15 Then Amnon hated her with a very great hatred; indeed, the hatred with which he hated her was greater than the love with which he had loved her. And Amnon said to her, “Get up, go away!” 16 But she said to him, “No, because this wrong in sending me away is greater than the other that you have done to me!” Yet he would not listen to her. 17 Then he called his young man who attended him and said, “Now throw this woman out of my presence, and lock the door behind her!” 18 Now she had on a [j]long-sleeved garment; for this is how the virgin daughters of the king dressed themselves in robes. Then his attendant took her out and locked the door behind her. 19 Tamar took ashes and put them on her head, and tore her [k]long-sleeved garment which was on her; and she put her hand on her head and went on her way, crying out as she went.
20 Then Absalom her brother said to her, “Has Amnon your brother been with you? But now keep silent, my sister, he is your brother; do not take this matter to heart.” So Tamar remained and was isolated in her brother Absalom’s house. 21 Now when King David heard about all these matters, he became very angry. 22 But Absalom did not speak with Amnon either good or bad; for Absalom hated Amnon because he had violated his sister Tamar.
23 Now it came about after two full years that Absalom had sheepshearers in Baal-hazor, which is near Ephraim, and Absalom invited all the king’s sons to celebrate.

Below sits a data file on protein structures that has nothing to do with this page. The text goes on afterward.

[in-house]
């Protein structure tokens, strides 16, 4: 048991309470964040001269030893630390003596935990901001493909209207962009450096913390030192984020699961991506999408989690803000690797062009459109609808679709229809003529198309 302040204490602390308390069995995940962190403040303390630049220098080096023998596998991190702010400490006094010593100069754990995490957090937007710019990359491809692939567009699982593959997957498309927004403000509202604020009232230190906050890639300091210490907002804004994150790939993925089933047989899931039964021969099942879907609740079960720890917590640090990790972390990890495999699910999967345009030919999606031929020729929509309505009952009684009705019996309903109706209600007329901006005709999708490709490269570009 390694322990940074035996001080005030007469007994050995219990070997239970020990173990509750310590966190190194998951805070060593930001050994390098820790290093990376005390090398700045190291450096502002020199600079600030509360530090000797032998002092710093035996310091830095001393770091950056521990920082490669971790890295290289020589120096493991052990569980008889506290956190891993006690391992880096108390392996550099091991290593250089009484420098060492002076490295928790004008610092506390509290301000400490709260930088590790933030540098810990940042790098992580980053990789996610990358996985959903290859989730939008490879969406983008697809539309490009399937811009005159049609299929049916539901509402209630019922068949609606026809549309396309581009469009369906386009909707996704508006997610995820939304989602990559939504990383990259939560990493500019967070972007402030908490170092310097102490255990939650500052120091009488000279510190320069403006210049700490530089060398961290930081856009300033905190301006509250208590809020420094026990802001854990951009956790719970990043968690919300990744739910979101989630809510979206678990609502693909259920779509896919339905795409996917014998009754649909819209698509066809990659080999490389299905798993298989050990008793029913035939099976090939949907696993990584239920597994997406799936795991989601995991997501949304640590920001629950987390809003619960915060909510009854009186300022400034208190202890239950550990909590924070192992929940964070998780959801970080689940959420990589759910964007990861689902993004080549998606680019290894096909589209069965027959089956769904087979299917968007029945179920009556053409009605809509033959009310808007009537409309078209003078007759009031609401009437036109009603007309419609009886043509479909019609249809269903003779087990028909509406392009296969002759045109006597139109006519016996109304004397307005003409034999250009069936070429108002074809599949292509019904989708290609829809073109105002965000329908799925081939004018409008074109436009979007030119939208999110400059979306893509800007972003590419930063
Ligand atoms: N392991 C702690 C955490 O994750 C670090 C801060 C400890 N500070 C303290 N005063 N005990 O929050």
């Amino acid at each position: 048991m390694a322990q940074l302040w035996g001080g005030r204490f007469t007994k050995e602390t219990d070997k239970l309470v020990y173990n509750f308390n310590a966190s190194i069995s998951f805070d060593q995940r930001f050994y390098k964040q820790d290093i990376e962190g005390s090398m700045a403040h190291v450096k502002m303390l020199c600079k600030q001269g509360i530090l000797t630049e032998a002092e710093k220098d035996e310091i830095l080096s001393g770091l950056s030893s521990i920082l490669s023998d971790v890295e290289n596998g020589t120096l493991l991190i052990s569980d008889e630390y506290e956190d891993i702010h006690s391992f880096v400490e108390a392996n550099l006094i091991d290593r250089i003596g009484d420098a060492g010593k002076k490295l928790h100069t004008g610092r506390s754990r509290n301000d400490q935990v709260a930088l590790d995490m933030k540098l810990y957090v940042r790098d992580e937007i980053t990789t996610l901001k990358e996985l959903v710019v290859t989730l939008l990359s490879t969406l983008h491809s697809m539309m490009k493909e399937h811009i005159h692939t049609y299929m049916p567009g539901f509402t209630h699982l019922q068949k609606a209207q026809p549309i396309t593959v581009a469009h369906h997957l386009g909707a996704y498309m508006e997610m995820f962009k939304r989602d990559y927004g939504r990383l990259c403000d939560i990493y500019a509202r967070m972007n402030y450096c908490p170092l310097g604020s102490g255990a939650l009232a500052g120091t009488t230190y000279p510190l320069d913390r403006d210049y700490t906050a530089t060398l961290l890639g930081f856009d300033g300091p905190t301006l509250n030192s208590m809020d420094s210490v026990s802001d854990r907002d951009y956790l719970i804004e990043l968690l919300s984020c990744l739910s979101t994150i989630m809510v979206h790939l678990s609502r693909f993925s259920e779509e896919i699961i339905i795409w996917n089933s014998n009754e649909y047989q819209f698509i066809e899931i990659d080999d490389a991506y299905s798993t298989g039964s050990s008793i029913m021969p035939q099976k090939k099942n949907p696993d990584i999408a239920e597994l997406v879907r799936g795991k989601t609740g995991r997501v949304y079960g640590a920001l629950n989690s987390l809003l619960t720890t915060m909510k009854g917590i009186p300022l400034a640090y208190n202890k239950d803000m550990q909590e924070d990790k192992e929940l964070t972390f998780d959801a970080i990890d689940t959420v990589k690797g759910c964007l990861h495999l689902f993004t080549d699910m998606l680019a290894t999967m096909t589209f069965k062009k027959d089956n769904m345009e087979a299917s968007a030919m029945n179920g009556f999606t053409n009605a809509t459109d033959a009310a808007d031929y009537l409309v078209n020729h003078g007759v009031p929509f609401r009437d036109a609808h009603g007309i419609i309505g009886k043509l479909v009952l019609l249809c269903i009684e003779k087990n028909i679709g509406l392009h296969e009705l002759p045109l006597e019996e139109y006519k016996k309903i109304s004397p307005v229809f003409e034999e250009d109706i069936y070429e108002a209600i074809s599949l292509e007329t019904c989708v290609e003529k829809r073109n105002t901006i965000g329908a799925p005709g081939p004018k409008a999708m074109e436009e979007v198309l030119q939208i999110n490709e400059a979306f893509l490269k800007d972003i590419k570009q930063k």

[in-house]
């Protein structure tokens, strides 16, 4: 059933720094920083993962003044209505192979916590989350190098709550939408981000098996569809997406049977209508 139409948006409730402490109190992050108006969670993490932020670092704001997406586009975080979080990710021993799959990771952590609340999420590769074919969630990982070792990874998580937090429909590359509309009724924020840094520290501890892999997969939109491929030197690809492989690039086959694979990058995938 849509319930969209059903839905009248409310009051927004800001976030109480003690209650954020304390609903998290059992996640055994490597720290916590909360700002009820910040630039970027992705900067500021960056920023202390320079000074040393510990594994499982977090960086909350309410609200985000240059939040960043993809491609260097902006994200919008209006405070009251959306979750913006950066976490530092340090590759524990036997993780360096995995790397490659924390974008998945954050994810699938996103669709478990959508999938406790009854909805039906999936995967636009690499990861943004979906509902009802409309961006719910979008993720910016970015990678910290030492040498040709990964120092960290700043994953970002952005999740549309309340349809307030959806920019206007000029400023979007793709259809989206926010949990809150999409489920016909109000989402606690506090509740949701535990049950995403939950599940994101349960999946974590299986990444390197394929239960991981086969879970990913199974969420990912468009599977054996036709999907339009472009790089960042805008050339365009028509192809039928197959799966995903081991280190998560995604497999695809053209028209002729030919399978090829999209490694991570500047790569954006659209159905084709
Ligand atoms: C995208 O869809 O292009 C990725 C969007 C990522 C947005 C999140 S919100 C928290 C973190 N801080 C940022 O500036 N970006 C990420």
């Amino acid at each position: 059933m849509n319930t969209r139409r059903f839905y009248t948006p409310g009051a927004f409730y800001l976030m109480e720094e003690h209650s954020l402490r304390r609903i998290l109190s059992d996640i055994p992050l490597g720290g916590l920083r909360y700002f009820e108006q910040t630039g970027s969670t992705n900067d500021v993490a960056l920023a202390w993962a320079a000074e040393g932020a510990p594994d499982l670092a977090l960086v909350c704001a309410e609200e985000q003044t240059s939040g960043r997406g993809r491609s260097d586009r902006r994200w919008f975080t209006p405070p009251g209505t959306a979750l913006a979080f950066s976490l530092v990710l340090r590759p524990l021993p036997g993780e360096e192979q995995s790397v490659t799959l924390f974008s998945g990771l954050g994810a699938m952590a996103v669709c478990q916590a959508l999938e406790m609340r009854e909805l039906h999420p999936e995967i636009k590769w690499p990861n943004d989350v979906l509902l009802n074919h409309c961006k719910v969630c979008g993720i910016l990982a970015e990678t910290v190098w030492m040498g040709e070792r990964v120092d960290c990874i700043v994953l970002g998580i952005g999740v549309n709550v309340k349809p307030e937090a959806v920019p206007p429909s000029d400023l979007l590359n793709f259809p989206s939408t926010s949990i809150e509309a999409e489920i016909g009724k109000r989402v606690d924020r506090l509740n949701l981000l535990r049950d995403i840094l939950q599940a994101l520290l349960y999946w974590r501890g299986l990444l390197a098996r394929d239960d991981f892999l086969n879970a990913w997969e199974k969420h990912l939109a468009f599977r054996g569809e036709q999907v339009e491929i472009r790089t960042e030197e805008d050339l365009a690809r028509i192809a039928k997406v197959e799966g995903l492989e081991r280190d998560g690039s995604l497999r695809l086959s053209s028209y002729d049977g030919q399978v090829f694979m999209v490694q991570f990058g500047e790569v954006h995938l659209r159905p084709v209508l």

Now, we already know Amnon did something despicable, but in their culture it was even worse to send the virgin away once you had violated her. Essentially, you had already skipped the proposal and married the woman, and now Amnon was going to divorce her in the same day–which was only really allowed in cases of unfaithfulness.
But I don’t want to delve into that too much more, as Absalom shows what family ought to look like (though his later actions were less than honorable). When he found his sister crying and in disgrace, he took her in. That’s it, that’s the lesson. Okay, I’ll elaborate…
When we have family that is in distress, we need to help them. That might seem like a no-brainer, but sometimes it is hard to know how to help them. At times, the most obvious course of action might actually enable bad habits that got them in this mess to start with. So what can one do?
First, be there. Second, encourage them. Then, if you find it in your power to do something about their situation that will not disempower them or reaffirm bad habits, make it so. Absalom did all three, and for him, the third choice was easy, because his sister was not the victim of her bad habits. She was a victim of naivety, but this disaster was not of her own making. So he took her in and provided her shelter, whereas she may have become an outcast in her own home otherwise.
Ultimately, if you’re not sure, ask the One who knows all things, and works things for the best. God will be sure to give you guidance when you ask.